Parenting is challenging. Build your core such that you can better serve your children and community. This will have the dual effect of keeping you fit and ready for the challenge, as well as demonstrating to your children how to live a healthy life. Fathers lead. Lead yourself and children towards health, strength, and mental toughness.
Being the best man I can will make me the best father I can be.
Innocence is Temporary
Greater scholars than I have deduced that life is suffering. This suffering comes from our limitations as humans. Once we accept our power is limited and that to live is to suffer, we can free ourselves of any guilt associated with not being a perfect parent.
For me, chipping away at the guilt of my own fallibility is a daily process. Accepting this helps to ease the pain of not being perfect. Accepting this helps to ease the pain of seeing the real world creep in and impact the most precious things, our innocent children.
Seeing the end of the innocence in your children is painful, wrenching, and deeply saddening. I had the naive notion I could keep the wolves at bay forever, but this is foolish. Innocence is fleeting; it provides a structure in which children can learn basic skills, but over time, innocence is a liability.
No matter what happens, this innocence will be lost. The choice we have as parents is to either become the one who helps ease their transition or be the events which strip them of their purity. The choice I’ve made as a father is to swallow my pride, bite my tongue, and be the loving guide my child needs. No matter the urge to spill the truth, I will wait until events naturally unfurl, revealing the world to her as it is. And when they do, I will be there for her to help her make sense of it.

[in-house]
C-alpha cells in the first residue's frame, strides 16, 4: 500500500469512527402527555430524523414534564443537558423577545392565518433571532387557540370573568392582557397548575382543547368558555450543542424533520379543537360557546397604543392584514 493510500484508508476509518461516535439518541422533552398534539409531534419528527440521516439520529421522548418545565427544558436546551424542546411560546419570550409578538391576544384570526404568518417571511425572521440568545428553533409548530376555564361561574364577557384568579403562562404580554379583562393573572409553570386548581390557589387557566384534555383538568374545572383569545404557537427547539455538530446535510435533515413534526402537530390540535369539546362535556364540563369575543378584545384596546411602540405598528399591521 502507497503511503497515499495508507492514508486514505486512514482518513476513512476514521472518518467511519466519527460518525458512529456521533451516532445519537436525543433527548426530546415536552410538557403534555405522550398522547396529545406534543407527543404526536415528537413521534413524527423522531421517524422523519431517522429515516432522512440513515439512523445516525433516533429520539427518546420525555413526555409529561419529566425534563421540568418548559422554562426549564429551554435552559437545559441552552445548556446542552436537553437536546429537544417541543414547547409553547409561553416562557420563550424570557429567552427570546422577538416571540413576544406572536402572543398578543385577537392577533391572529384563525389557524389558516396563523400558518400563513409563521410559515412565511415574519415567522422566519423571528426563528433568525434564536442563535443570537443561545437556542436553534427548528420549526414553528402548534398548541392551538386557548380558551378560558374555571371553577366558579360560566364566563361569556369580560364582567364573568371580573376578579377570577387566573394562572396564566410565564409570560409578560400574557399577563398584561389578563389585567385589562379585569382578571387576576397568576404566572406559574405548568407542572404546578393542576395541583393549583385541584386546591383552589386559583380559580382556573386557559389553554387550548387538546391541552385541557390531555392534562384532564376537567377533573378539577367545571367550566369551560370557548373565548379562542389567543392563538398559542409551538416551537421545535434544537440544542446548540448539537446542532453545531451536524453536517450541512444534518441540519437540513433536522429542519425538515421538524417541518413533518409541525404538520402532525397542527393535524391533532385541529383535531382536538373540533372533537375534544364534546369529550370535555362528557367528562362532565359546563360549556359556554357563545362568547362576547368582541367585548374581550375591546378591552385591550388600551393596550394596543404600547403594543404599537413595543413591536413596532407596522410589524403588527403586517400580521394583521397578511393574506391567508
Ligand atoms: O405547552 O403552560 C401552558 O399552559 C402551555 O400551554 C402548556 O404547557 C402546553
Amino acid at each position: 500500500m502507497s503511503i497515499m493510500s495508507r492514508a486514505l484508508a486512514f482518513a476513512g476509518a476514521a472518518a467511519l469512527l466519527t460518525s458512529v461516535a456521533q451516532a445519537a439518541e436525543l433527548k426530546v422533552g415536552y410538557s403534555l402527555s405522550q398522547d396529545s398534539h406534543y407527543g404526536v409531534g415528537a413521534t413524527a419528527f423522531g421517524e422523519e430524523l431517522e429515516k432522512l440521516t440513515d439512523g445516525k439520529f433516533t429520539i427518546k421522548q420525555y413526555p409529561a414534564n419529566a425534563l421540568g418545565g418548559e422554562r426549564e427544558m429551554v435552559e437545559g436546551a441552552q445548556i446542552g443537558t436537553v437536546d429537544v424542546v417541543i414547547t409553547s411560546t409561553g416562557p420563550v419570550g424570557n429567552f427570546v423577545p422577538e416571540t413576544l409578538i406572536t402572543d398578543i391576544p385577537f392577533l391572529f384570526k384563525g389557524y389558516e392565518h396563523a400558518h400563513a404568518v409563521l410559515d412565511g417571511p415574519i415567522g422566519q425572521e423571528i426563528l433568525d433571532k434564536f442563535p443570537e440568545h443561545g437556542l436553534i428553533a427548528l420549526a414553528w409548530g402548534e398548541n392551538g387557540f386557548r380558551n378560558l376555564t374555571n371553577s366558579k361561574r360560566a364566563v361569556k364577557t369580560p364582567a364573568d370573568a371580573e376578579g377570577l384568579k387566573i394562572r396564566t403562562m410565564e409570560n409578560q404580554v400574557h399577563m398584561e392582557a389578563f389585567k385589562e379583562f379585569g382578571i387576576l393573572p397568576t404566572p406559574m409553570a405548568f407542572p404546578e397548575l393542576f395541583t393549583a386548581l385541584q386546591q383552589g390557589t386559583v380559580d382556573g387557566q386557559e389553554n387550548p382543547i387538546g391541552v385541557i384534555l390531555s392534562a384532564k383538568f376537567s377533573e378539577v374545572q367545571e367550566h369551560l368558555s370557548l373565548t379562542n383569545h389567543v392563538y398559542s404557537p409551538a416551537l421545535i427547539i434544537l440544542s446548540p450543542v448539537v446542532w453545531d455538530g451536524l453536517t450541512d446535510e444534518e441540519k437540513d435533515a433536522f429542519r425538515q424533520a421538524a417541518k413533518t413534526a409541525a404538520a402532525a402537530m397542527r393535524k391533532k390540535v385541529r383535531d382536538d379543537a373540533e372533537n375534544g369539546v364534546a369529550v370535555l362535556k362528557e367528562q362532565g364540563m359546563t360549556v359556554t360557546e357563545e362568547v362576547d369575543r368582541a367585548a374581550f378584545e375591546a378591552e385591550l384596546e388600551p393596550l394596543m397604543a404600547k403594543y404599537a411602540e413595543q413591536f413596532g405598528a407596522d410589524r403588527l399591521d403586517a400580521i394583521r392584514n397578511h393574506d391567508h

Don’t trade one toxic relationship for another
The post-divorce relationship with your ex can easily become just as toxic, if not more so, than the one you left in the first place. Ending one damaging relationship just to enter into another does little to help you or the children. Divorce creates an opportunity to start fresh. Don’t let this opportunity pass without careful consideration and effort. It is important to limit the negative impact adult squabbling has on kids. It is not easy, but it is crucial. I wish I could say I am able to heed this advice every day, but I fall back more than I’d like. Another reason I am writing this essay is to solidify these thoughts in my mind such that I can incorporate them in my daily behavior:
- Don’t communicate through the children
- Keep it simple, keep it civil
- Keep all commentary to yourself
- Chose a structured method of communication and stick to it